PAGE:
What does this mean? (Event subclasses)

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I don’t understand this sentence from Essential AS3:

“Note that every custom Event subclass must override both clone() and toString(), providing versions of those methods that account for any custom variables in the subclass (e.g. isOn).”


Also, I’m confused about the following line of code. What exactly is going on here?

dispatchEvent(new ToggleEvent(ToggleEvent.TOGGLE, true, false, isOn));

Thanks!

 
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public class ToggleEvent extends Event {

ToggleEvent is a subclass of Event. (aka, extends)

Some extra information that is super cool. Flash has already created a ton of Event subclasses for you, that handle a ton of different things. See:


dispatchEvent(new ToggleEvent(ToggleEvent.TOGGLE, true, false, isOn));

So while you are familiar with listening for events, this is a way to actually create (dispatch) them. dispatchEvent allows your instance to broadcast an event of your choice. In the example, it is dispatching a ToggleEvent. By logical reasoning, I would guess the following:

Event’s constructor has


Event(type:String, bubbles:Boolean = false, cancelable:Boolean = false)

So, I’m assuming that the ToggleEvent.TOGGLE, true, false are for these paramaters. Thus, the , isOn is likely taken care of in the ToggleEvent class.

 
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Originally posted by GameBuilder15:

I don’t understand this sentence from Essential AS3:

“Note that every custom Event subclass must override both clone() and toString(), providing versions of those methods that account for any custom variables in the subclass (e.g. isOn).”

If you are used to clone creatures, say jellyfish, you can encounter problems when you clone Humans the same way. If nobody told you that a Human needs a brain for example, you could accidentally forget it, because you’re not used to cloning things with a brain.

To make other people aware of how to clone your own creations, you should provide a method for that, which takes care of all the special features you added.

toString() is pretty similar, every of your classes should override it to use it properly.
If you want a Human, you want to get information of the Human, not some other superclass.

Why not post in this thread with pretty much the same topic?
http://www.kongregate.com/forums/4-game-programming/topics/344017-what-is-an-event-object

 
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Okay get this:
Say you want to create your own Event class so you can do stuff like this:
player.addEventListener(GameEvent.DEAD, playerDead);

Well, if you do just that, nothing will happen because GameEvent.DEAD is not built into Flash Player. You need to dispatch an event:

// when the player is presumed dead
dispatchEvent(new GameEvent(GameEvent.DEAD));

In the dispatchEvent you posted, the ToggleEvent class has 4 constructors that you can specify when you do new ToggleEvent(). This allows you to do neat things like send the time the player died also:

dispatchEvent(new GameEvent(GameEvent.DEAD, playerTime));

If you store this in your event class like this:

public var pTime:Number;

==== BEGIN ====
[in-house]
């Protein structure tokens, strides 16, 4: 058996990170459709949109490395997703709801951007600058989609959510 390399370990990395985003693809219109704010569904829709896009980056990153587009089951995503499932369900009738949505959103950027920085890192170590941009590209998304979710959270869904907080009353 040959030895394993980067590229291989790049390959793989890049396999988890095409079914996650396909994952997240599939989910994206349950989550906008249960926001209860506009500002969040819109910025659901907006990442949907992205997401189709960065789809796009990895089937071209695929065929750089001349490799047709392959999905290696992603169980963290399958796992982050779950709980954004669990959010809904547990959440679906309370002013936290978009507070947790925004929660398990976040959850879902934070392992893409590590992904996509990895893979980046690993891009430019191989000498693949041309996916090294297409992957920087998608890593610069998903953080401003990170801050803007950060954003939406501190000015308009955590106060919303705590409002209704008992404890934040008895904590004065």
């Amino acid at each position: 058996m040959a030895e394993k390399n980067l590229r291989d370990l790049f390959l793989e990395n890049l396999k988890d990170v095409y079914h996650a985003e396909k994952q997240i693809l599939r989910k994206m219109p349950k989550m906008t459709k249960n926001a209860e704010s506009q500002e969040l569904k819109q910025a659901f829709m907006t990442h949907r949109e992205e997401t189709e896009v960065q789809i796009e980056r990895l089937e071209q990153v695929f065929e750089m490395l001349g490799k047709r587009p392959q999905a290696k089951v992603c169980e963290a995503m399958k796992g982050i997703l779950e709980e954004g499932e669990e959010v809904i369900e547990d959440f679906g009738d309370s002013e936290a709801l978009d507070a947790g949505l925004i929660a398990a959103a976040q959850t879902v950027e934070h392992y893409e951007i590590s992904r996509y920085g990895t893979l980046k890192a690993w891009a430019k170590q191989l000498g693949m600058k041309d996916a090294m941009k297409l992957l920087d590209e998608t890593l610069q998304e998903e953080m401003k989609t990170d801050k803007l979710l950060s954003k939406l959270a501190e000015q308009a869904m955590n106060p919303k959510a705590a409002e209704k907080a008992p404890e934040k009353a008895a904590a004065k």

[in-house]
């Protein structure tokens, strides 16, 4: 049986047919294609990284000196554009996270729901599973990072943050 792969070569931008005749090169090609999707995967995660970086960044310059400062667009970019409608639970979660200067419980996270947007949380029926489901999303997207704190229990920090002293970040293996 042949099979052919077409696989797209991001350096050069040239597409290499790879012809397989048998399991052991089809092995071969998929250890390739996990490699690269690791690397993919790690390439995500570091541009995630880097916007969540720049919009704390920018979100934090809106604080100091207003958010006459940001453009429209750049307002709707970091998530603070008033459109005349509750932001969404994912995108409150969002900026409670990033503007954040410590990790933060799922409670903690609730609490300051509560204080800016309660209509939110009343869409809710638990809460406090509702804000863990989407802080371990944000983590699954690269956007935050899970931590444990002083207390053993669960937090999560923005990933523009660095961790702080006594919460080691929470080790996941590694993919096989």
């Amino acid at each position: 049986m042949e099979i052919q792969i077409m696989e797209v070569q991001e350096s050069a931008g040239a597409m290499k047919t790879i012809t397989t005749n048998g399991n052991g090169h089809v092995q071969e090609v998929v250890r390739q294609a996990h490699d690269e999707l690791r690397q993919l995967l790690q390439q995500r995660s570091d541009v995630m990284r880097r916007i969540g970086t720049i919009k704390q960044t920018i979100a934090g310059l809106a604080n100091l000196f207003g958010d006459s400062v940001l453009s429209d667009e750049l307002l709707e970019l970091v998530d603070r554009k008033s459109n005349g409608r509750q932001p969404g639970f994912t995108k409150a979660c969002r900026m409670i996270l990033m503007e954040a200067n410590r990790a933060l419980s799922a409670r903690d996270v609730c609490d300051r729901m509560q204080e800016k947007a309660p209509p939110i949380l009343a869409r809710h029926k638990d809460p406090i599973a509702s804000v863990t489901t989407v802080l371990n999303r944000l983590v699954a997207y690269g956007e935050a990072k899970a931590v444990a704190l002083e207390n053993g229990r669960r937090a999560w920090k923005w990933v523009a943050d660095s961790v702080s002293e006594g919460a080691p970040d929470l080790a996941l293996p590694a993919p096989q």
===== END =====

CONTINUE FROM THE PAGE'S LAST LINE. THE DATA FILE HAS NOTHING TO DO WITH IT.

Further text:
public function GameEvent(type:String, playerTime:Number):void
{
    super(type);
    pTime = playerTime;
}

'pTime' can later be accessed through the Event/GameEvent variable in the callback for addEventListener:
public function playerDead(eventObj:GameEvent):void
{
    trace(eventObj.pTime); 
}
 
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I personally disagree with the author on this point, it is not an absolute necessity, just best practice. I used to create loads of custom events in my games and have not once overridden the clone() or toString() methods.

 
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Thanks, everyone. I think I get it now.

This is probably a really dumb question, but RTL, what’s the following code for?

super(type);

 
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super gives the parent class(Event) parameters in the constructor, which is the case of type:String

You can also use super.toString() this would ignore your overridden toString() function and use the parent default one, so super.my_function to access those overridden functions

 
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So basically it passes the type:String parameter to the Event class’s constructor?

 
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yep, you must have it every time the parent of a subclass needs parameters, you can only have it once and you mustn’t use variables/functions of the parent class before calling the super(), it tends to break stuff

 
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Of course. Got it. Thanks. I guess I just didn’t realize the Event class needed the type parameter.

 
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I have another (probably dumb) question:

public override function clone():Event{

What’s “Event” doing there? Is it because clone is part of the Event class? I’m confused because normally that’s where “void” goes.

 
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Not a AS programmer, but assuming it is similar to other languages which it has time and time again you would be right, it is because it is part of Event

 
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Thats the return type. Void means that nothing is returned. In this case clone is in the Event class and is thus returning a clone of the Event, therefore return type is Event.

 
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That explains why AS code seems so weird to me, lol